Zugibe argues that there are only two possible entrance points for the nails in the hands of the person who was wrapped in the shroud. It is possible that the nail entered on the lower part of the hand, on the wrist, but toward the thumb side of the hand, instead of (with Barbet) toward the little finger side of the left hand. However, and this is why we are discussing Zugibe's work, he clearly favors the viewpoint that the nail entered "the upper part [the part toward the wrist] of the PALM OF THE HAND [my emphasis] not the middle of the palm." This locates the wound some three-quarters of an inch toward the wrist from the middle of the palm. It is clearly still in the palm of the hand. The nail would not have gone straight through the hand but would have been angled/slanted toward the wrist. With either one of these two possible entrance points, the nail would exit where the wound appears on the shroud, unlike with Barbet's viewpoint.
Zugibe listed seven reasons why the palm (toward the wrist) is the most plausible location for the nail(s) to enter. I'll list four of his reasons: 1. The palm region is the location most Christians across the centuries perceived the wound to be. 2. The path through the upper palm [the palm toward the wrist] is very strong and anatomically sound. 3. The path ends exactly where the shroud shows the wound image. ... 5. Fifth, it assures that no bones are broken in accord with Ex. 12:46 and Num. 9:12 [and John 19:36]."
17. I'll quote a few sentences from "Occult Invasion" by Dave Hunt from the Chapter on " 'Christian' Psychology" under the heading "Occultism and Selfism." "By turning the focus inward, the Freudian/Jungian obsession with the unconscious spawned a menagerie of selfisms that invaded not only the world but the church: self-love, self-acceptance, self-improvement, self-worth, self-confidence, self-esteem, self ad nauseam. [I remember being taught self-actualization in a psychology class.] Selfism is at the heart of the occult. ... It is self and pride that seeks psychic power. ... Only 40 years ago, self-centeredness was considered a human failing, and an ugly one. Today self is the center of most psychotherapies, the god at whose altar one bows to beg favors. ..." (page 467). The more the devil is in control, the more he, not self, becomes the center of attention, but for now if he can get us centered in self, he can keep us from being centered in God, which we were created for, and what new-covenant salvation is all about.
I'll quote a few more sentences from this chapter on " 'Christian' Psychology." "We dealt with hypnosis in the previous chapter. It has been part of the stock-in-trade of witch doctors for thousands of years. [[In the last few years before I became a born-again Christian, I got involved in a class led by a professional hypnotist, and I followed up studying and trying to practice self-hypnosis. I was trying to find the power to solve my problems. I believe that I opened myself up to demonic influences through my involvement with hypnotism and that those influences worked against my becoming a born-again Christian. Anyway, thanks be to God, I became a born-again Christian in the spring of 1964 and I dropped all involvement with self-hypnosis. I repented and destroyed all of my books on the subject.]] ... An equally deadly form of shamanism now part of the occult invasion through 'Christian' psychology is visualization. In fact, it is the most powerful occult technique known and is the method used by most shamans for acquiring spirit guides" (pages 474, 475). Hunt goes on discuss the fact that many Christian psychologists [and it's not just Christian "psychologists" doing this; many Christian leaders/ministers use these techniques], are leading people to visualize Jesus. The scary part is that very often they begin to see Jesus, and often "He" will begin to interact with them, including speaking with them, and things happen. Some healings (especially inner healings) take place. What's scary about that? I agree with Hunt that (typically) this will be a demon impersonating Jesus. (With Roman Catholics they often visualize Mary.) When you use occult techniques don't be surprised if you get occult results, results that may look good for a while, but which will never work for true good and are designed to work evil for you, AND WHICH ARE FORBIDDEN BY GOD.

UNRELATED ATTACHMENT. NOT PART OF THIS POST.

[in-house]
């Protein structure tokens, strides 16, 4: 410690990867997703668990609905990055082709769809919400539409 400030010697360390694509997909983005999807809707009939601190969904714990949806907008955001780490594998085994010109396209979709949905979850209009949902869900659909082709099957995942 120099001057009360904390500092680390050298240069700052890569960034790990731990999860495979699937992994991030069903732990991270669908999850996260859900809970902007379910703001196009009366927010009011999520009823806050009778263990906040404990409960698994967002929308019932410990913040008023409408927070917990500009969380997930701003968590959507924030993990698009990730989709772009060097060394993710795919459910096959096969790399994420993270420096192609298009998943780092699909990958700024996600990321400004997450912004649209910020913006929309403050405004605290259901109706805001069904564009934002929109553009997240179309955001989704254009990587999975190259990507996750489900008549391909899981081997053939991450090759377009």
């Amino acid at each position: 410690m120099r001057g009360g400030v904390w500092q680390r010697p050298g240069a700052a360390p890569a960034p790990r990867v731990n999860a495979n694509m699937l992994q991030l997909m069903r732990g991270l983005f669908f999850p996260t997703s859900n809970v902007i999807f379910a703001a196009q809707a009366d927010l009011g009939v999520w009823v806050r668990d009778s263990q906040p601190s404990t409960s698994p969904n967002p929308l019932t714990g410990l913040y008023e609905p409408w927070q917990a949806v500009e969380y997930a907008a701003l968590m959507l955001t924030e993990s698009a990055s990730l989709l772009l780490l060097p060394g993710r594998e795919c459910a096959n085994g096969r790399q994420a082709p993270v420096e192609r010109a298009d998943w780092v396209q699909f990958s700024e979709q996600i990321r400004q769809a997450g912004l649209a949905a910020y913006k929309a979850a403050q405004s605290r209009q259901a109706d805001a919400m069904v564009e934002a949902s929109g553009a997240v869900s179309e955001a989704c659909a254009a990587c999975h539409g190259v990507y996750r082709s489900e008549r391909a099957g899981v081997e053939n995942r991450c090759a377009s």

I won't quote any more from Hunt, but I want to mention an important section he has in "Occult Invasion" under the name "Inner Healing" (on pages 502-505). Also see chapters 9-13 of "The Seduction of Christianity." I am not endorsing everything that Hunt says in those pages/chapters, but I believe that we need to hear much that he says. I knew some Christians back in the late 60s and early 70s who were involved in this ministry. For one thing, inner healing techniques often involve having the person(s) visualize Jesus and suggest that He may start a conversation with you. I wouldn't touch a technique that involves visualizing Jesus (or Mary or any other being), whether it involves supposed inner healing or not, with a hundred foot pole. What an open door for demons to do what they have been doing for thousands of years in the world of the occult. They don't mind impersonating Jesus, or even singing songs about the blood of Jesus, in order to deceive.
I wasn't too shocked when I met one of the leaders of the inner healing movement back about 1970 who told me she didn't believe in demons. What a combination, using techniques that are an open door for demons and you don't believe in demons. And it seems that oftentimes most Christians have fallen asleep. Many Christians from a more liberal Christian background, which includes quite a few charismatics, don't believe in the devil or demons. What Hunt quotes (at length) from, and says about, some of the leaders who brought inner healing into Christianity, including to some extent evangelical and charismatic Christianity, is shocking. And, as Hunt shows, sometimes charismatic leaders strongly endorse such leaders without checking out where they are coming from. If you get results (like healing) that's all that matters. Right? Wrong! The occult has often produced results, including in the Old Testament. But everything occult was forbidden to God's people. Of course God cannot have His people looking to the devil for what they need. Such activity is at the heart of rebellion against God.
May the will of God be fully accomplished through this paper and His people be edified. In Jesus' name!